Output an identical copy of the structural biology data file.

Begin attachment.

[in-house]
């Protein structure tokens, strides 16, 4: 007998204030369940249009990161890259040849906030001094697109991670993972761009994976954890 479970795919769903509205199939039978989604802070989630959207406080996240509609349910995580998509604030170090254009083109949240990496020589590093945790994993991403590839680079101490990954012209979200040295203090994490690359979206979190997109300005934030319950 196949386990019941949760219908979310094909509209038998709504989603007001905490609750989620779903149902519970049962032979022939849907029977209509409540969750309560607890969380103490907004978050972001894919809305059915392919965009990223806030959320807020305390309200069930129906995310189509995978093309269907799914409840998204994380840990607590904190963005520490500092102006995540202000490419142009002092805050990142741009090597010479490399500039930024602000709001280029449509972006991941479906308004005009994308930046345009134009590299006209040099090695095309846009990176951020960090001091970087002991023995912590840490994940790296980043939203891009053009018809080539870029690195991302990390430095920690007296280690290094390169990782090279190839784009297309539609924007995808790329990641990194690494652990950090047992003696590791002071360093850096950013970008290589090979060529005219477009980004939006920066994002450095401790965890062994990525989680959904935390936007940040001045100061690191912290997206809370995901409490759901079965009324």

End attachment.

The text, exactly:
[in-house]
């Protein structure tokens, strides 16, 4: 007998204030369940249009990161890259040849906030001094697109991670993972761009994976954890 479970795919769903509205199939039978989604802070989630959207406080996240509609349910995580998509604030170090254009083109949240990496020589590093945790994993991403590839680079101490990954012209979200040295203090994490690359979206979190997109300005934030319950 196949386990019941949760219908979310094909509209038998709504989603007001905490609750989620779903149902519970049962032979022939849907029977209509409540969750309560607890969380103490907004978050972001894919809305059915392919965009990223806030959320807020305390309200069930129906995310189509995978093309269907799914409840998204994380840990607590904190963005520490500092102006995540202000490419142009002092805050990142741009090597010479490399500039930024602000709001280029449509972006991941479906308004005009994308930046345009134009590299006209040099090695095309846009990176951020960090001091970087002991023995912590840490994940790296980043939203891009053009018809080539870029690195991302990390430095920690007296280690290094390169990782090279190839784009297309539609924007995808790329990641990194690494652990950090047992003696590791002071360093850096950013970008290589090979060529005219477009980004939006920066994002450095401790965890062994990525989680959904935390936007940040001045100061690191912290997206809370995901409490759901079965009324």